The Plan also proposes to accelerate cleanups by clarifying the principles of CERCLA groundwater restoration. The recommendation does not propose a change for drinking water aquifers, but for aquifers not reasonably anticipated for drinking water use, the Plan recommends evaluating modifications to the groundwater use designation criteria. Additionally, USEPA will draft a policy for Clarification of Groundwater Flexibilities with emphasis on early action and a phased approach to remedy selection and implementation. Without specific reference to monitored natural attenuation (“MNA”) – i.e., the process of allowing contaminant plumes to naturally degrade over time without additional treatment – the recommendation seems to be proposing the development of a more straightforward path to selecting MNA as a remedy, at least for sites at which the groundwater is not reasonably anticipated to be used as a drinking water source. The draft policies are expected in mid- to late summer 2018.
The recommendations for encouraging PRPs to conduct timely and high-quality work mostly comprise financial incentives, combined with some enforcement strategies. The financial incentives include reducing oversight costs (including reviewing the calculation of indirect costs before the end of September 2018, pursuant to Action Item 9), reducing financial assurance requirements, using special account funds to reimburse PRPs, making the oversight process more efficient by reviewing thirdparty contracts and contracting procedures, and identifying opportunities to engage independent third parties to provide oversight for certain PRP-led remedial actions. This last recommendation of engaging independent third parties to provide oversight will likely seem familiar to PRPs in the northeast United States that have been working on statesupervised hazardous waste remedial actions with Licensed Site Remediation Professionals (New Jersey) or Licensed Site Professionals (Massachusetts). The enforcement strategies include using all available federal and state authorities to address hazardous waste (e.g., the Resource Conservation and Recovery Act and Safe Drinking Water Act), strictly enforcing adherence to project deadlines (for both USEPA and the PRPs), using work takeover provisions more frequently or accessing financial assurance funds when multiple deadlines are missed, and implementing early response actions simultaneously with PRP negotiations (particularly at complicated sites). Each of these recommendations is slated for consideration and performance in FY 2018.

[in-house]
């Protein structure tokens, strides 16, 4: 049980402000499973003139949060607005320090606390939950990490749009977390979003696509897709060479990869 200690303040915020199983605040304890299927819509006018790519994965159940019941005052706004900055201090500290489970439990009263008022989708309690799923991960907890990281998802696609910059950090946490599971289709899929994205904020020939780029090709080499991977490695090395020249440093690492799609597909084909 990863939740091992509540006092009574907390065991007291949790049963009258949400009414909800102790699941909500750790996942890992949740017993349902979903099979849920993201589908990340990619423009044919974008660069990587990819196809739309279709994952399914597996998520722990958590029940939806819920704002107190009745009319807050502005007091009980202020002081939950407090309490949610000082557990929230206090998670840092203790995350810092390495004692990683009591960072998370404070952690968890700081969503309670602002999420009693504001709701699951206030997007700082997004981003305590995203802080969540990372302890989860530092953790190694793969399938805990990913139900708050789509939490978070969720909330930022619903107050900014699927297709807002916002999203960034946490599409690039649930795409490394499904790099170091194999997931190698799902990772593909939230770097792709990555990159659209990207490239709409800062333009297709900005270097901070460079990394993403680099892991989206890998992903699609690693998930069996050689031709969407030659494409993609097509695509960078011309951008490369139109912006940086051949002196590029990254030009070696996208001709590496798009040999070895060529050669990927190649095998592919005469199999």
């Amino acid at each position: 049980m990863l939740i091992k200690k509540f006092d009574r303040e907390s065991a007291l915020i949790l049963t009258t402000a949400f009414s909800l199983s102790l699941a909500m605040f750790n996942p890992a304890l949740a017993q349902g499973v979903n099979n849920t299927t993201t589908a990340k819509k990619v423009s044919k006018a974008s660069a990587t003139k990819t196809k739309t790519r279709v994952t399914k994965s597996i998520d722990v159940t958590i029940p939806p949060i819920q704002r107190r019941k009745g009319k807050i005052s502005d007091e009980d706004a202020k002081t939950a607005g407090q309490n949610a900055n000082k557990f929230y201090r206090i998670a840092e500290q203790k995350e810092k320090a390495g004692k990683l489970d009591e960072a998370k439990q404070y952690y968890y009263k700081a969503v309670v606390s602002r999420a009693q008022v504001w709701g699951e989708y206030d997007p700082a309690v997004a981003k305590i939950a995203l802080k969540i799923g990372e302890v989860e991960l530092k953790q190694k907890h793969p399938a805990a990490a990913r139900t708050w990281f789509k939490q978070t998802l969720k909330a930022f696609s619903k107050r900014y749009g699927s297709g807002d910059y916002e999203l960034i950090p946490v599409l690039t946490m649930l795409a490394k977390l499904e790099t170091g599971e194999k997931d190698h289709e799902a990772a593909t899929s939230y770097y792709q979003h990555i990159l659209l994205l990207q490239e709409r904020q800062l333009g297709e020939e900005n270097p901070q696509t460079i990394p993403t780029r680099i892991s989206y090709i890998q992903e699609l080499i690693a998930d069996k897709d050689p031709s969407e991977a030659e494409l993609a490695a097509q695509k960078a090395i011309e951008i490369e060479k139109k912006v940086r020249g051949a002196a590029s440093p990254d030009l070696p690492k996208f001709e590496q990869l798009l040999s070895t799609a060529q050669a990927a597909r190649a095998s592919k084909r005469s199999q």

More than half of the recommendations focus on integrating reuse and redevelopment opportunities in the remediation process as early as possible. Many of these recommendations focus on revising policies and model agreements to give prospective purchasers and local governments more comfort about the allocation of liability for Superfund sites and creating opportunities for prospective purchasers to remediate NPL sites without expending their own funds. The Task Force also recommended celebrating and replicating successful redevelopment efforts by local governments to further accelerate reuse and redevelopment of NPL sites.
Given the short deadlines for some of the Administrator’s Action Items and recommendations, we may begin seeing draft policies by the end of August 2017 and the first of the Administrator’s Action Items by the end of September 2017. For PRPs already engaged in investigation and/or remediation of their sites, however, the implementation of the incentives is more likely to occur in 2018. We will continue to monitor USEPA’s progress in implementing the Plan, but if you have any questions about Superfund in the interim, please contact us.